by Jennifer Kabbany
The Biden Administration is wasting no time in working to promote highly controversial critical race theory and anti-racism concepts into curriculums nationwide.
A proposed rule from the U.S. Education Department seeks to prioritize funding grant proposals that support diversity and inclusion narratives within American History and Civics Education programs.
The department states on the Federal Register that such a move would “support the development of culturally responsive teaching.”
The department also justifies the proposed priority by citing COVID-19’s “disproportionate impact on communities of color” and “the ongoing national reckoning with systemic racism.”
The proposed priority would benefit “projects that incorporate racially, ethnically, culturally, and linguistically diverse perspectives into teaching and learning.”
The proposed rule cites anti-racism Professor Ibram Kendi and the New York Times’ 1619 Project as positive examples of civics education:
… there is growing acknowledgement of the importance of including, in the teaching and learning of our country’s history, both the consequences of slavery, and the significant contributions of Black Americans to our society. This acknowledgement is reflected, for example, in the New York Times’ landmark “1619 Project” and in the resources of the Smithsonian’s National Museum of African American History.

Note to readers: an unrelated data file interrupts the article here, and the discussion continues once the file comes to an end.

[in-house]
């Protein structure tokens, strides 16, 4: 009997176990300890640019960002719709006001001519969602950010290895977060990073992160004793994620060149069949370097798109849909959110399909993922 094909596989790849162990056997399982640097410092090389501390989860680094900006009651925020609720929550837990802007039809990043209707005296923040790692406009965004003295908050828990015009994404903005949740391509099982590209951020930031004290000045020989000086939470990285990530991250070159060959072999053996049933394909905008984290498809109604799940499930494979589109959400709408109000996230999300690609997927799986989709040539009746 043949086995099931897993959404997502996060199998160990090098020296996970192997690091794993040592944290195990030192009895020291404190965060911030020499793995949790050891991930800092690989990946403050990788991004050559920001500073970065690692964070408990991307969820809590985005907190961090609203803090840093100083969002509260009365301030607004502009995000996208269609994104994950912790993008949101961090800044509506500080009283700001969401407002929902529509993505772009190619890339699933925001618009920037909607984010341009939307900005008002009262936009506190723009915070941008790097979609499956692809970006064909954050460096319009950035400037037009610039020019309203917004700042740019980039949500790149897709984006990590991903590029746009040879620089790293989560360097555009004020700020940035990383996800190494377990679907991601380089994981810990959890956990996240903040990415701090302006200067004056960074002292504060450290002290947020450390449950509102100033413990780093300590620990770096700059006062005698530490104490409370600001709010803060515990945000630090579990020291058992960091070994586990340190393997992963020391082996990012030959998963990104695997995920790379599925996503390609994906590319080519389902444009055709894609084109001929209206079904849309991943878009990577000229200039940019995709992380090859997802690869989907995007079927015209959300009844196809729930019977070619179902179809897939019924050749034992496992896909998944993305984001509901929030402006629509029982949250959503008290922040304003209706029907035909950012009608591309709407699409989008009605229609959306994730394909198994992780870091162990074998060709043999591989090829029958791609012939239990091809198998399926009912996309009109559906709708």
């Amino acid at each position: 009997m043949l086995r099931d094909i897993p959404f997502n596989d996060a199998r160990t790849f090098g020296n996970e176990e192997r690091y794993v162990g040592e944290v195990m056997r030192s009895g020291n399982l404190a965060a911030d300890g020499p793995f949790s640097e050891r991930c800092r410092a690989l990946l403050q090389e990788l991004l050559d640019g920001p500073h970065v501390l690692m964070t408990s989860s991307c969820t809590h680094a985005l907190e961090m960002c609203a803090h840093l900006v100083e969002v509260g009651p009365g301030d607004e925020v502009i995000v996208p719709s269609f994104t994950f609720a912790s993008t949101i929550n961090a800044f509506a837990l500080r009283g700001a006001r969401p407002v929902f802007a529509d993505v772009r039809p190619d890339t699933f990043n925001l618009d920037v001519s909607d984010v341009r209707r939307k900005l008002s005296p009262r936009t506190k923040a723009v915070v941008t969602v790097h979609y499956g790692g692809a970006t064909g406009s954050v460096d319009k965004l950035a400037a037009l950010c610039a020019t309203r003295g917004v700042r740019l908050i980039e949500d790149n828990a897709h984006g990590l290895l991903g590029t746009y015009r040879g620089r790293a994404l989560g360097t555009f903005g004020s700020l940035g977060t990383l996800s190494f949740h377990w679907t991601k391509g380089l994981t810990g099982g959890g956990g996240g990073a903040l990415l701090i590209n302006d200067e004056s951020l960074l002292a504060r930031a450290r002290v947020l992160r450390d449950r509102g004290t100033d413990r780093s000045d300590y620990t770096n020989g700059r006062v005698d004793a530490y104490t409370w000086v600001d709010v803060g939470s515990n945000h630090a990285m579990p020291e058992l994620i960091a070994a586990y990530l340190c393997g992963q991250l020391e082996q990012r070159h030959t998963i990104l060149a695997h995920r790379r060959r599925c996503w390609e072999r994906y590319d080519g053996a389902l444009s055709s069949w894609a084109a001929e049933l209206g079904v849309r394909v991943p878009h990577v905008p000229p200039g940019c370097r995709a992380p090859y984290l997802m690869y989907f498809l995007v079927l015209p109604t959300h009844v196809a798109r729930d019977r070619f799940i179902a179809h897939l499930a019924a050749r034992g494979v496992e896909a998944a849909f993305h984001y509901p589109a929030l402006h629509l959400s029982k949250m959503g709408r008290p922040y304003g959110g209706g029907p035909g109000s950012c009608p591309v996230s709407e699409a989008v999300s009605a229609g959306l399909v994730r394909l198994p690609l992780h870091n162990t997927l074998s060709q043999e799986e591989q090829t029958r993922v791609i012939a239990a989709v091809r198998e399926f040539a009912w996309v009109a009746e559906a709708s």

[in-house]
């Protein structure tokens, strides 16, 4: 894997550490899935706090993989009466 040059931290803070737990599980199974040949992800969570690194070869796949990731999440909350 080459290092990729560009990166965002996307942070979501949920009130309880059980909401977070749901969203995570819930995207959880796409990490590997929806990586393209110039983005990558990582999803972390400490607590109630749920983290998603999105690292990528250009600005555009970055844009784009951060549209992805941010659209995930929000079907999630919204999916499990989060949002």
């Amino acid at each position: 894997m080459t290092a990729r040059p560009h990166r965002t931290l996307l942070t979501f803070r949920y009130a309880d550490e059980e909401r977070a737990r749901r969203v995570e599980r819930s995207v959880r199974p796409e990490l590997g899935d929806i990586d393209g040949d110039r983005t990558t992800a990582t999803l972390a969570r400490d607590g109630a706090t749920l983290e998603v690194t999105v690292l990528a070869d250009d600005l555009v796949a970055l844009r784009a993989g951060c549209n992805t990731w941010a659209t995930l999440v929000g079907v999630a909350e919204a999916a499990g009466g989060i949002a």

Accordingly, schools across the country are working to incorporate anti-racist practices into teaching and learning. As the scholar Ibram X. Kendi has expressed, “[a]n antiracist idea is any idea that suggests the racial groups are equals in all their apparent differences—that there is nothing right or wrong with any racial group. Antiracist ideas argue that racist policies are the cause of racial inequities.”
It is critical that the teaching of American history and civics creates learning experiences that validate and reflect the diversity, identities, histories, contributions, and experiences of all students.
Those seeking grants under this priority “must describe how its proposed project incorporates teaching and learning practices that take into account systemic marginalization, biases, inequities, and discriminatory policy and practice in American history,” the department states.
Those who wish to comment on this proposal may do so through May 19.
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Jennifer Kabbany is editor of The College Fix. She previously worked as a daily newspaper reporter and columnist for a decade in Southern California, and prior to that held editorial positions at The Weekly Standard, Washington Times and FrontPageMagazine. She is also a Robert Novak Journalism Fellowship recipient and has contributed to National Review.
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